Baseball Trip Planner: Best Place To Stay

Posted by Kurt Smith on Wednesday, November 9, 2011

People have asked me why I don’t include hotel information in Ballpark E-Guides, other than to suggest an area that might make the trip easier for whatever reason, or one that offers a shuttle to the ballpark.

The short answer is that there are hundreds of hotels in each major city, people have different tastes and needs when it comes to their stay, and there would be tons of opinions and such to pore through. The shorter answer is: I don’t have the time.

Besides, I have one piece of advice alone for finding hotels on a trip: use Hotwire. I know people swear by Priceline and I’m not knocking it, but to me nothing beats getting a deal and knowing that this is as good an offer out there. I don’t care about not knowing which hotel it is, I’ve usually never been there anyway. I consistently get great prices on Hotwire, and it’s the only site I use.

But coming from a recent trip that took Ballpark E-Guides on a research mission through Atlanta and Tampa Bay and their ballparks, I’ve been noticing that I’ve been consistently staying near the airport just about everywhere I go these days. And, even though that’s sort of happened by default, it turns out this is a smart idea for a baseball road tripper.

Near the airport is often the best place to stay for several reasons:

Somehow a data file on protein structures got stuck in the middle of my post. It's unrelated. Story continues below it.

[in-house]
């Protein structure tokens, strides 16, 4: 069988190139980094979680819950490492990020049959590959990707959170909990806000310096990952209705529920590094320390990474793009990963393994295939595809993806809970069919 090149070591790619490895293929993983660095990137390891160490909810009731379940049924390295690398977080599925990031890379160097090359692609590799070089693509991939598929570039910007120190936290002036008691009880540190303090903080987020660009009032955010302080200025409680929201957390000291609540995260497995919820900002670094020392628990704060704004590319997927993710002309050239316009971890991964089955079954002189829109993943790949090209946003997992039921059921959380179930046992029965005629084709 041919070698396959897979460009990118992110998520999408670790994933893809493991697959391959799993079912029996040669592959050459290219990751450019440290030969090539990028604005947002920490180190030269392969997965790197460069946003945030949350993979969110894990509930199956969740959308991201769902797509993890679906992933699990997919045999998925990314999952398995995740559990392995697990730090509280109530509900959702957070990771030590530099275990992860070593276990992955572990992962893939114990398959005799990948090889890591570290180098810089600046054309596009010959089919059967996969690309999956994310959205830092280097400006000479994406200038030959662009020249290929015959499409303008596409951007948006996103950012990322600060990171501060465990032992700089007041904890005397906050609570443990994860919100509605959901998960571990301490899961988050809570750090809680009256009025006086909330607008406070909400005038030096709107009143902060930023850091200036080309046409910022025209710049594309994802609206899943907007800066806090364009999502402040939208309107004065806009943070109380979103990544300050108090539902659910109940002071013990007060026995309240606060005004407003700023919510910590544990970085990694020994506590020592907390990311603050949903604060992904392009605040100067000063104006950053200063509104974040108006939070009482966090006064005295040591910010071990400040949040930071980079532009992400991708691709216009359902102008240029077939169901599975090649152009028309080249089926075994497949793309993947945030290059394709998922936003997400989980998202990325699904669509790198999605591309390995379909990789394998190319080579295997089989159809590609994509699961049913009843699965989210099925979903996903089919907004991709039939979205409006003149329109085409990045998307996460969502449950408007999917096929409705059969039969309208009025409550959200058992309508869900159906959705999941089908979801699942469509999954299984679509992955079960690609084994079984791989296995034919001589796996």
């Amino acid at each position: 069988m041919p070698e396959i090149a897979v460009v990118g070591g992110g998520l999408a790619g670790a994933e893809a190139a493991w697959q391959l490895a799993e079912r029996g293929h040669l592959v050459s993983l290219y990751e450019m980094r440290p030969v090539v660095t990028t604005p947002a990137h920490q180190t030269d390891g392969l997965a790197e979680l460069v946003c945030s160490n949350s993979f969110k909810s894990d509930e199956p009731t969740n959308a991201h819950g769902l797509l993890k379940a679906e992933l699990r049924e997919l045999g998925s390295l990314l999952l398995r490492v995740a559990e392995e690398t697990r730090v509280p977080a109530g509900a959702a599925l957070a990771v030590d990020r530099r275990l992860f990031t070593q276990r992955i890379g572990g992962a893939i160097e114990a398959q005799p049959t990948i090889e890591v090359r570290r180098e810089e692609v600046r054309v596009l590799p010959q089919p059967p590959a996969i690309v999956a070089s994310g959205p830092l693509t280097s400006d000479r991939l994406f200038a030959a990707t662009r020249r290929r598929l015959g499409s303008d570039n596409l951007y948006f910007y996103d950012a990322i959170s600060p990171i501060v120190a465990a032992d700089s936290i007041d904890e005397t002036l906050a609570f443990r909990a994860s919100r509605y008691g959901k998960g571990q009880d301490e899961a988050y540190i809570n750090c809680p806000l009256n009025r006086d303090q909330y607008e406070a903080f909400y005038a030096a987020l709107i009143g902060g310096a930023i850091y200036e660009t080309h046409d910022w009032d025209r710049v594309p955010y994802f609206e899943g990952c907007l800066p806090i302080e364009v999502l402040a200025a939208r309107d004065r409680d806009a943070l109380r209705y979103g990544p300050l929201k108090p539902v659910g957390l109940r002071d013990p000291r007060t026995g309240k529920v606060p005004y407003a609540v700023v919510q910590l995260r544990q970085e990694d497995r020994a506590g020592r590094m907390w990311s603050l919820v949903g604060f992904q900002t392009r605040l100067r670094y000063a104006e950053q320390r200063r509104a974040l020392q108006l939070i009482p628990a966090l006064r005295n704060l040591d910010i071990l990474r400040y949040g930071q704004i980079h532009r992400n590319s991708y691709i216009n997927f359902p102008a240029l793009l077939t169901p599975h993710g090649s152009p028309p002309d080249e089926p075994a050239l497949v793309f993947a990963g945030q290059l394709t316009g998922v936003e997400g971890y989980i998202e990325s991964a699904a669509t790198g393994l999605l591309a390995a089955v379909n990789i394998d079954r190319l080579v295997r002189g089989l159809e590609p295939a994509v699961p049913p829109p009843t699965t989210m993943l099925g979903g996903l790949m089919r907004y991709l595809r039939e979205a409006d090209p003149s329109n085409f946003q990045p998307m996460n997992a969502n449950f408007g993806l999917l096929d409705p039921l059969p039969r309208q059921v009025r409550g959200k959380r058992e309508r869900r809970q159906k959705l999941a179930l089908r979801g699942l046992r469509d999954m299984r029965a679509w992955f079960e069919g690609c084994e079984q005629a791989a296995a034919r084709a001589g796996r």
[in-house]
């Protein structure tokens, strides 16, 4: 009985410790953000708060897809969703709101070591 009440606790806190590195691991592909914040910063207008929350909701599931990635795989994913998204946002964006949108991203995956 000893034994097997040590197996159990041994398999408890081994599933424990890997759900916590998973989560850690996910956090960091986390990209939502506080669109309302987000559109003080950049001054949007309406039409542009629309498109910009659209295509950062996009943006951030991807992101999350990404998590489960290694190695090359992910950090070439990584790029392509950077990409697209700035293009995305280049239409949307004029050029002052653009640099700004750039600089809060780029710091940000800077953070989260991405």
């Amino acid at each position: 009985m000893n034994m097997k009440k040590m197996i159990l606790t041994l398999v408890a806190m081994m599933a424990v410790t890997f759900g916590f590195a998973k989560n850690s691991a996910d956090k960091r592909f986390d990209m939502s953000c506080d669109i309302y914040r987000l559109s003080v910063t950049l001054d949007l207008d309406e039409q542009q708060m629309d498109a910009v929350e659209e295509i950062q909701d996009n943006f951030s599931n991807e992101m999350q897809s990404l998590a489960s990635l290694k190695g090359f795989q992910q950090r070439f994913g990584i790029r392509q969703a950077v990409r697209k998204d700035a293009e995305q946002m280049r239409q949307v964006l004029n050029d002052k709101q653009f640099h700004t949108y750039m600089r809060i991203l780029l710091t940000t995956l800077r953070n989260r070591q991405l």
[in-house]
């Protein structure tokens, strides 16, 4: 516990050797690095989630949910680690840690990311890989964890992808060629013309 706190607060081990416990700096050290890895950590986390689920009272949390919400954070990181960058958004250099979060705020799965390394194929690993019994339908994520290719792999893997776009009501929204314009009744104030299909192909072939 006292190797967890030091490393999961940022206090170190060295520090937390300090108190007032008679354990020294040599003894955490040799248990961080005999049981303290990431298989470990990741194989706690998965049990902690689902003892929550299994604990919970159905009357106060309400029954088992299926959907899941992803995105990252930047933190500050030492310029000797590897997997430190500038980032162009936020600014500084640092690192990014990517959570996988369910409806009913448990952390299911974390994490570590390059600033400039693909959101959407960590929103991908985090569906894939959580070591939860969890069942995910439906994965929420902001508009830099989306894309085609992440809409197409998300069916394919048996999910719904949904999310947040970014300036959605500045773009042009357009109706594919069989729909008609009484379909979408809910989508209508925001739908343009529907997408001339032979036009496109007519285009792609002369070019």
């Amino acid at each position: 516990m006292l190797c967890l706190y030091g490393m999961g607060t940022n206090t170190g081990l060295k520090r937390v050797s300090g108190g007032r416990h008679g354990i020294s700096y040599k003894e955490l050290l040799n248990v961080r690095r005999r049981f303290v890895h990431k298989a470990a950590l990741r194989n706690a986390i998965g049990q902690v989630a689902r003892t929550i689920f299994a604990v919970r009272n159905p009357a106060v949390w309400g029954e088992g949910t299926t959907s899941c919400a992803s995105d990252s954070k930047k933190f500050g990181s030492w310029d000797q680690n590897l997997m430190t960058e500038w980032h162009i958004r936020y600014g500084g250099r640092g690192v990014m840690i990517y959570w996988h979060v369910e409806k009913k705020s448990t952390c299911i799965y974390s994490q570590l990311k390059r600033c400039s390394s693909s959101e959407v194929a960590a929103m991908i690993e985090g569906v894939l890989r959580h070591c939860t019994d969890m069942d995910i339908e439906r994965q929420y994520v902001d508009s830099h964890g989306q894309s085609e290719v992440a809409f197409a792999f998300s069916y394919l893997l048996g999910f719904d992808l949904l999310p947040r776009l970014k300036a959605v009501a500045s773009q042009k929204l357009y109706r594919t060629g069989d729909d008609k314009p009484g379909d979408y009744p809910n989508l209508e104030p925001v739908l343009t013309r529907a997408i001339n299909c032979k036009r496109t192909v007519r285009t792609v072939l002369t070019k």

1) Hotels near the airport are, by definition, near the airport, and won’t require a car to get to for people flying into the city. Generally, they will be near great and easy-to-get-to restaurants too; most 3-star and above hotels will have a quality eatery on the premises.

2) Airport hotels are generally cheaper than downtown hotels, not just because the downtown hotels have a higher overhead but also because you will not likely have to pay for parking at an airport hotel. Downtown hotels can charge a ridiculous parking rate. Adding the cost of parking to a night’s stay is a ripoff.

3) Airport hotels are generally outside of the city, where a road tripper can access easily and then get rolling afterwards without fighting their way through city traffic.

4) And the best reason: the airport of a major city is nearly always located near public transportation that will drop you off right at the ballpark in one or two rides, and most hotels provide a shuttle that will get you to the airport. Generally, but not always, the airport rail lines run all night.

In Baltimore for example, the BWI airport is at the southern end of the MTA Light Rail line, which puts riders right at Camden Yards’ front door. In Atlanta, Hartsfield International is at the southern end of the MARTA Red/Yellow rail lines, which take riders to the Five Points Station and the Braves Shuttle to Turner Field. In Philadelphia, the SEPTA Regional Rail Airport line goes from PHL to the Suburban Station in the city, from which the Broad Street Subway takes riders to Citizens Bank Park.

The only exceptions to this rule are cities where public transportation is hard to come by, like in Tampa Bay or Detroit. These two areas have few trains to speak of, and most buses don’t run late enough to get you back. But in most cities like this it isn’t difficult to drive to the ballpark.

The only drawback to staying at the airport is occasional plane noise; most places are soundproofed fairly well but airplanes are still loud. I’ve found that it’s kind of white noise after a while; honestly it’s kind of like the train in the Blues Brothers: they go by so often you won’t even notice it.

So if you’re asking me what the best place to stay for a ballgame in Chicago, St. Louis, Cleveland or Boston is, my answer is: beats me. But for best results, use Hotwire and stay near the airport.

Tags: all ballparks  hotels  road trip 
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